26 September 2017   |  Last Updated 28-11-2014 02:32

      Friday 28, November 2014

      BLOG: A life without a home

      EVERY year we don our red poppies to remember those who lost their lives in the Great War. But do we ever really consider what life is like for those that survive an ongoing conflict? For those that yearn for a home that no longer exists.

      Today over 9 million Syrians have been forced out of their homes, away from their families and out of their country due to what seems to be a never ending fight.

      Joseph* is one of the many Syrian people that one day fled his home in hope of finding safety. Everyday more and more people are fleeing their homes looking for shelter in neighbouring countries such as Lebanon, and Iraq.  He fled to Turkey before securing a job in Bahrain, but all Joseph wants to do is go home.

      What started as a fight for freedom has turned into a battle of power no one really wants.

      It has been three years since initial protests began against the Assad regime. We live in a world where we can freely express our views, so it can seem impossible to comprehend that many others do not get this privilege. Under the Assad regime many Syrians feel that their country has become oppressed.

      In these years nothing has changed for the better in Syria. Instead, civilians live in the fear of the unknown.  Fighting is no longer between the Free Syrian Army (FSA) and the government’s army. Militia groups from neighbouring countries are now taking advantage of Syrians vulnerability, as they try to take control over this crippled country. With the rising dominance of IS and the conflict between them and Al-Qaeda, Syrian people struggle to see how and if this war will end.

      It has become a no mans land for extremists and terrorists. Children do not know a life without constant shooting and shelling. They no longer react to the sadness around them; it is all they have ever known.

      Joseph explained that he could trust no one. Syrians that wanted Assad removed from power, did not just fear his regime, they feared the extremists groups fighting to make a Syria a single Islamic state.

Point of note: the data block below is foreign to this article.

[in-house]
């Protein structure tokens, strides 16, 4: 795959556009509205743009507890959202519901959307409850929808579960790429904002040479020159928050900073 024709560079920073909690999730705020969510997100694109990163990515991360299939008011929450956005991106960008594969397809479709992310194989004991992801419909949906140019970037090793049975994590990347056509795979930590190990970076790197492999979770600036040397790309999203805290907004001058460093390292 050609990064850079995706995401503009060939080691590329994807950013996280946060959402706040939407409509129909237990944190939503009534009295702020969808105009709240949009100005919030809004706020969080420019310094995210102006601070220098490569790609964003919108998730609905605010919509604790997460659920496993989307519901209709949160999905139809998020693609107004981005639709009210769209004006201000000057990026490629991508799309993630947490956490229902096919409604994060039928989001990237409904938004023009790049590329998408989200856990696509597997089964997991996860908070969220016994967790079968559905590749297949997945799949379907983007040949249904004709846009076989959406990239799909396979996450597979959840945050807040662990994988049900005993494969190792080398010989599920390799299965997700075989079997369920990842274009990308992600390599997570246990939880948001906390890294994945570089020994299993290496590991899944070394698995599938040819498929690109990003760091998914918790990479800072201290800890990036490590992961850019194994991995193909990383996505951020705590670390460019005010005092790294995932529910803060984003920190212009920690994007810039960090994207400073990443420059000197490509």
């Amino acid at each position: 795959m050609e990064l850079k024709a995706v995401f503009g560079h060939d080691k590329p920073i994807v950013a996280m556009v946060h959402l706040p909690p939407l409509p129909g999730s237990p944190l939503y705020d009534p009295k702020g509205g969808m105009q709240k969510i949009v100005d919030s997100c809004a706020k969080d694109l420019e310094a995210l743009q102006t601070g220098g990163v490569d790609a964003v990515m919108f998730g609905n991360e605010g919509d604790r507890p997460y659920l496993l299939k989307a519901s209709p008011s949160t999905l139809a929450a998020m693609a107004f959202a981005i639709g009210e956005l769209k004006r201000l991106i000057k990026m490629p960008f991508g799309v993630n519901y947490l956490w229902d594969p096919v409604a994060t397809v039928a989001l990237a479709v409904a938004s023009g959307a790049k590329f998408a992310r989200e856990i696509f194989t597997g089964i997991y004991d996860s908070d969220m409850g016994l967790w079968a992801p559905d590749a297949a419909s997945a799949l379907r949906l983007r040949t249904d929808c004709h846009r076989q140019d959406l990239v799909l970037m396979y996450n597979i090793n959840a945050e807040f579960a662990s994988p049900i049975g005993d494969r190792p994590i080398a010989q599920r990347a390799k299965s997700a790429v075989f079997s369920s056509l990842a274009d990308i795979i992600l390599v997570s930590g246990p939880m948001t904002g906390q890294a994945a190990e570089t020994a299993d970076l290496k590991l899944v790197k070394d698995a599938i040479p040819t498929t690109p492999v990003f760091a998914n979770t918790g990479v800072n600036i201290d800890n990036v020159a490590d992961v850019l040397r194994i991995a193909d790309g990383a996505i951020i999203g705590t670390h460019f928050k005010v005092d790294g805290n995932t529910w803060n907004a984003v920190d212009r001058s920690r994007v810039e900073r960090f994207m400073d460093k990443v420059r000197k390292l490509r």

Joseph and his family have had to live in hiding. Due to their respected status among their community his family was targeted on numerous occasions.  Earlier in the year Joseph’s father took the risky trip back to Syria from their safe house in Turkey to check on their land. He was confronted by opposition forces and abducted. The Kurdish militia group (PYD) gave no reasoning for this other than because they could. Weeks passed. Eventually Joseph’s father was released. He was lucky he had the money and influence to get help. But should a person’s right to live be defined by their wealth?  

      A few months after his father was released Joseph used his family’s’ connections to secure a job in Bahrain. He would be finally free of hiding.

      For the first time in years his family was together. This was his second chance. But what may seem like a great new start left Joseph feeling lost.

      No matter how much he tried, he couldn’t shake the feeling that this place would never be home. Joseph may be safe for now and away from the constant threat of air strikes and abduction but he will always be a Syrian without a home.

      So whilst we remember those who lost their lives, let’s not forget those whose battle is still going. Joseph may be alive but he’s certainly not living a life anyone would want.

      *Names have been changed to protect privacy

      By Laliesha Ali

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